Sardinia, the second largest island in the Mediterranean, is one of the
oldest continuously populated land masses in the world. Beginning in
about 1500 BCE, villages were centered on fortress-like structures
called nuraghi. Since summer 2013, archaeologist Peter Van Dommelen has
been excavating in Sardinia, looking for clues about prehistoric life
there. He particularly focuses on the classical period from 600 to 200
BCE, when the Phoenicians and Carthaginians arrived on the island as
conquerors. He paused recently to talk about his work.
BAM Why did you choose to study this later period in Sardinia’s history?
VAN DOMMELEN In the course of the first millennium, an enormous change in lifestyle, culture, and building style takes place. The original interpretation was that the Sardinians were forced out of their traditional homes while outside settlers created a colonial landscape.
BAM And that’s not true?
VAN DOMMELEN What we’re finding now is more nuanced than that. People started interacting with newcomers and adopting new ways of life, yet still kept some of their older traditions. And we’re not finding that the indigenous settlements were abandoned.
BAM What was life like during this time?
VAN DOMMELEN The Phoenicians were traders who created a commercial network that reached from modern Lebanon to Spain. They came to Sardinia for minerals and built trading posts. In the later phase, when Carthage becomes the dominant power, the emphasis shifts to agriculture. Agricultural products were used to pay mercenaries. Sardinia became a major producer of grain.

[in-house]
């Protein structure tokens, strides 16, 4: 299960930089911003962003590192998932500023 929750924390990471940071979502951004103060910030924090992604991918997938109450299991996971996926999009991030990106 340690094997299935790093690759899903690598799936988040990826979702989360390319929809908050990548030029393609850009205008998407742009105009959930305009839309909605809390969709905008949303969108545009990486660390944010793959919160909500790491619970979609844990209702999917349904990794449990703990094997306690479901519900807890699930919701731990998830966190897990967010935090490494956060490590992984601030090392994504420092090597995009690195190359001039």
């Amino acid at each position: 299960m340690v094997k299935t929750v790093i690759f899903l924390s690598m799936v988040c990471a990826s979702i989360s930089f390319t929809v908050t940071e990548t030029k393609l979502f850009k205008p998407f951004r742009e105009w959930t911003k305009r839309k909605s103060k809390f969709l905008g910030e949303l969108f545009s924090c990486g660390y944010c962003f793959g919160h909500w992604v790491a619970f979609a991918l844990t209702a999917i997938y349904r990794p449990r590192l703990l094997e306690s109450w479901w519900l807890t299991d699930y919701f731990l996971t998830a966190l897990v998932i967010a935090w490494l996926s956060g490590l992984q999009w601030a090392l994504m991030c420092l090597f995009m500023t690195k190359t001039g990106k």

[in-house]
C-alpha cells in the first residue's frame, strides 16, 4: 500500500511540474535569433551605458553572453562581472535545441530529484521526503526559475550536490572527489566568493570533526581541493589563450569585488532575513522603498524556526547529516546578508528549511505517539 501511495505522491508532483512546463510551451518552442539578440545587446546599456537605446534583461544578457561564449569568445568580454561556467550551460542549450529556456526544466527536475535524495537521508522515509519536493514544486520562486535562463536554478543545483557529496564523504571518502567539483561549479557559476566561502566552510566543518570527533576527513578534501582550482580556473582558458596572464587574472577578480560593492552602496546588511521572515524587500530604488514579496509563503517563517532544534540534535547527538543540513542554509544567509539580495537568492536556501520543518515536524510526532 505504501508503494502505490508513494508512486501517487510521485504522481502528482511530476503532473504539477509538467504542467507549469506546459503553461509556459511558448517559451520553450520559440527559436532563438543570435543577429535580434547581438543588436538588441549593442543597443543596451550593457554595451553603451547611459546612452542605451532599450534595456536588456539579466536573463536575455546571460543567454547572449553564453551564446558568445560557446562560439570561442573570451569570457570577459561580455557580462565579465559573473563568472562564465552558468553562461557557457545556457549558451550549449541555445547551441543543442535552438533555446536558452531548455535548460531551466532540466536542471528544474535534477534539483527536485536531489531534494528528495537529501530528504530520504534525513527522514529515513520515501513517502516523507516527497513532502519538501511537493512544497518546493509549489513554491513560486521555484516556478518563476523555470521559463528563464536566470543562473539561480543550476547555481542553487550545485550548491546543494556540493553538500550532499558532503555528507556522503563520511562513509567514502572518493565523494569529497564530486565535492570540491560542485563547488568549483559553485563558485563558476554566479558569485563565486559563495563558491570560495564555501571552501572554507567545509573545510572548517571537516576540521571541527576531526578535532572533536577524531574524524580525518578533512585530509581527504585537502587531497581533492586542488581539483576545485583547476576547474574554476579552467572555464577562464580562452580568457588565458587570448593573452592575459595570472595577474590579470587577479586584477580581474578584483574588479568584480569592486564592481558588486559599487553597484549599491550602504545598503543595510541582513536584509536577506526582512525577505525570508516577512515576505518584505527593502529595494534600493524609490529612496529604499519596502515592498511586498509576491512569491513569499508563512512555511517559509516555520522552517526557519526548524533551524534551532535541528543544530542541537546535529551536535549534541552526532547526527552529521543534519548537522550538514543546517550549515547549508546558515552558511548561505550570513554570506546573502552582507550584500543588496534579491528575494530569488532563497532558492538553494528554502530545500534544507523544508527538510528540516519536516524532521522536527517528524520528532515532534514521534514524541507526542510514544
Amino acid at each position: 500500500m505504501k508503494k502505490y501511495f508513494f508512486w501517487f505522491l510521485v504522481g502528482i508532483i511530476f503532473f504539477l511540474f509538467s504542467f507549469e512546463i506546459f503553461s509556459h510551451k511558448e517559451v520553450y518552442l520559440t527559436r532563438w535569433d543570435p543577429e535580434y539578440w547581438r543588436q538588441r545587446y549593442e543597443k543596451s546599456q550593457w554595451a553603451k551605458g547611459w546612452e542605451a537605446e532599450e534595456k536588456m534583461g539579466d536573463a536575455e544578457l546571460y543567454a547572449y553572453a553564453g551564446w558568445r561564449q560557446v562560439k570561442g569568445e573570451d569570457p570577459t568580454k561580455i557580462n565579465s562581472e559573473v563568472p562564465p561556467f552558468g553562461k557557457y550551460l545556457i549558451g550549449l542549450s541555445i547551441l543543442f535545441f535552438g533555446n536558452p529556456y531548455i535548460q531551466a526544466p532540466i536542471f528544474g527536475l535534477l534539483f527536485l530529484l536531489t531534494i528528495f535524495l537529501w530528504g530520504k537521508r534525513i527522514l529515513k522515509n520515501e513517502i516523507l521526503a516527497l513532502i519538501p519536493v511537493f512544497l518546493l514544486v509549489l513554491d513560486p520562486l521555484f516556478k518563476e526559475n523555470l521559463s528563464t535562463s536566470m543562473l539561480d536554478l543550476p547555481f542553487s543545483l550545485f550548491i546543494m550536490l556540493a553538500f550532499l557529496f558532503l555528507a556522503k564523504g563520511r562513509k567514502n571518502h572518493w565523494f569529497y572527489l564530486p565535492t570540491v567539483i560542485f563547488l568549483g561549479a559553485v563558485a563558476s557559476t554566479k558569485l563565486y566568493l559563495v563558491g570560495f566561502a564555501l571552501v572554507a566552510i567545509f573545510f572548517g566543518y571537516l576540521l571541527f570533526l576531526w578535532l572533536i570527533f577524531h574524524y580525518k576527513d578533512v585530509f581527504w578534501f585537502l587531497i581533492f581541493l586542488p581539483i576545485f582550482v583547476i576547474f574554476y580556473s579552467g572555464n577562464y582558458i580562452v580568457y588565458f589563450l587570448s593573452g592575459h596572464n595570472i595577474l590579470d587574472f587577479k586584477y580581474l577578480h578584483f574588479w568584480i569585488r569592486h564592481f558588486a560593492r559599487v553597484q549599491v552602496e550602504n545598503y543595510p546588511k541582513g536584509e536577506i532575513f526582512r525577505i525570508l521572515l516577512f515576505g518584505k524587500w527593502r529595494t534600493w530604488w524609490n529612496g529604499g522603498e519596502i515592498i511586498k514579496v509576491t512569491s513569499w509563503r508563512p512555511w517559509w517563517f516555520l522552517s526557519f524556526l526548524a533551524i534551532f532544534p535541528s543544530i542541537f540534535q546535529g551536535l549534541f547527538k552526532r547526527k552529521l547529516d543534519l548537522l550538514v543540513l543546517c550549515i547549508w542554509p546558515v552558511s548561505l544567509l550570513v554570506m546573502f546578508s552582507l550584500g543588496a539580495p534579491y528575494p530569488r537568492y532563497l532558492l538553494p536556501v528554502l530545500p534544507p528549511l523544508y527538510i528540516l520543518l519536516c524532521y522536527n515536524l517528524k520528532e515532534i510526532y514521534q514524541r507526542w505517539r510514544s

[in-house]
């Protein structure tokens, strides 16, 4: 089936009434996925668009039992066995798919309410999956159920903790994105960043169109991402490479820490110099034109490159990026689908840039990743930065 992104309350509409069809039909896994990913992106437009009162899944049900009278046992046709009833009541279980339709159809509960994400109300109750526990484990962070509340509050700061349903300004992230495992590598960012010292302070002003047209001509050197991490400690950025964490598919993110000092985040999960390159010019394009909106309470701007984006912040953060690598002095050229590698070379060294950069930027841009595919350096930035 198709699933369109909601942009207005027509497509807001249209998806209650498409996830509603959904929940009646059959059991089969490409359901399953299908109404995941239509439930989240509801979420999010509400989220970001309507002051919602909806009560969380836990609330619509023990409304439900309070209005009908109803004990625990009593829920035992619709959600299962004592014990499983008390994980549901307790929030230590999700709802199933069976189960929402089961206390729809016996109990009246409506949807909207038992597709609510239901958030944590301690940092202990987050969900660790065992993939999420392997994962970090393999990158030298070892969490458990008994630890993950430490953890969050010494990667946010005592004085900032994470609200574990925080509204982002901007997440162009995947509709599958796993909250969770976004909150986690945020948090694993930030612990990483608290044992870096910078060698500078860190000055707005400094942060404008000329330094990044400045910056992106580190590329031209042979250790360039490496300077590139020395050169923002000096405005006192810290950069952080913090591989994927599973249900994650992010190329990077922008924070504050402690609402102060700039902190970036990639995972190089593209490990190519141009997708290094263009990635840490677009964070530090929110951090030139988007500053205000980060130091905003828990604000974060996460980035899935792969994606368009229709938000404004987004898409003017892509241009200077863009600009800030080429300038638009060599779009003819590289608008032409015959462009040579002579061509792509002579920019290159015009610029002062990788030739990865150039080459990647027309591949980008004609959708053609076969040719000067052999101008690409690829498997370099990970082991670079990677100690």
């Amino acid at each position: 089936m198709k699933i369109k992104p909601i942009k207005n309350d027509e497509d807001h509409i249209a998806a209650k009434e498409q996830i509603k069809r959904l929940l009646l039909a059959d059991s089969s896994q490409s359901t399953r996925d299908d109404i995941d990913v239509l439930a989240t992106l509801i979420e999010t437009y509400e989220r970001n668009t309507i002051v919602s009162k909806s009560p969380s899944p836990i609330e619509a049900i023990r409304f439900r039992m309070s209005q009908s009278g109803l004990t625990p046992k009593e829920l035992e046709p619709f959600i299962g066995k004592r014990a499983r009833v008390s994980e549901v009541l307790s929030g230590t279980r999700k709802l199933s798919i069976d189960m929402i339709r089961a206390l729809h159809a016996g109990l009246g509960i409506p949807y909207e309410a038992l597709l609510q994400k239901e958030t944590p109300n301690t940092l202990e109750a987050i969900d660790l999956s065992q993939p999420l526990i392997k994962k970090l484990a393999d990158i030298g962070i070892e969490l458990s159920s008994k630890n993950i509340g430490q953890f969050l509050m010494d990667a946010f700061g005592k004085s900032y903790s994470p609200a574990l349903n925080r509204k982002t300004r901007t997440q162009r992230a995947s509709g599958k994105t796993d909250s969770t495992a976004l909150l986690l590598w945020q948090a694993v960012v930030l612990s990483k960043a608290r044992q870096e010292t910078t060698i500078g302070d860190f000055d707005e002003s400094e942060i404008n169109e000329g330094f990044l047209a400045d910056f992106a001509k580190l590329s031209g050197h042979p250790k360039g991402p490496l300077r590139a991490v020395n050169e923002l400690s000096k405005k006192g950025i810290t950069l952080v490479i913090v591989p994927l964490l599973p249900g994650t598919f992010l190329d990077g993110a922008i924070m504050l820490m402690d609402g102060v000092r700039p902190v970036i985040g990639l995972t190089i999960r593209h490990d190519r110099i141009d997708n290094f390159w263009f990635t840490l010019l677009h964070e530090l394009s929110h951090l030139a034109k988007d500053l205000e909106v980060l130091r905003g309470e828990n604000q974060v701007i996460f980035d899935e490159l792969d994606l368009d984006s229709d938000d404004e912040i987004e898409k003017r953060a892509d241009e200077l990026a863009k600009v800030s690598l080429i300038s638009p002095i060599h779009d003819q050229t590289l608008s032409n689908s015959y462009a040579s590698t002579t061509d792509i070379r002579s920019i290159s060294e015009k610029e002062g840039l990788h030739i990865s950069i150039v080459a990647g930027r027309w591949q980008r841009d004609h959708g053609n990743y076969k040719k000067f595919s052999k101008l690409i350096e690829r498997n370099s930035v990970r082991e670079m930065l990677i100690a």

BAM You’ve also found evidence of a significant shift in ceramic pottery.
VAN DOMMELEN The Sardinian ceramic tradition disappears by the sixth century, replaced by Phoenician and Carthaginian pottery. In other words, these people have gone modern. But there’s still a strong emphasis on cattle. The utensils have changed, but what they’re eating has not.
BAM What’s it like to spend your summers off the coast of Italy?
VAN DOMMELEN What’s great is that Sardinia is one of those rare places in the Mediterranean that have been fairly well preserved because it is isolated and remote. The landscape has not been destroyed as thoroughly as elsewhere. You won’t find rows of fifty-story hotels.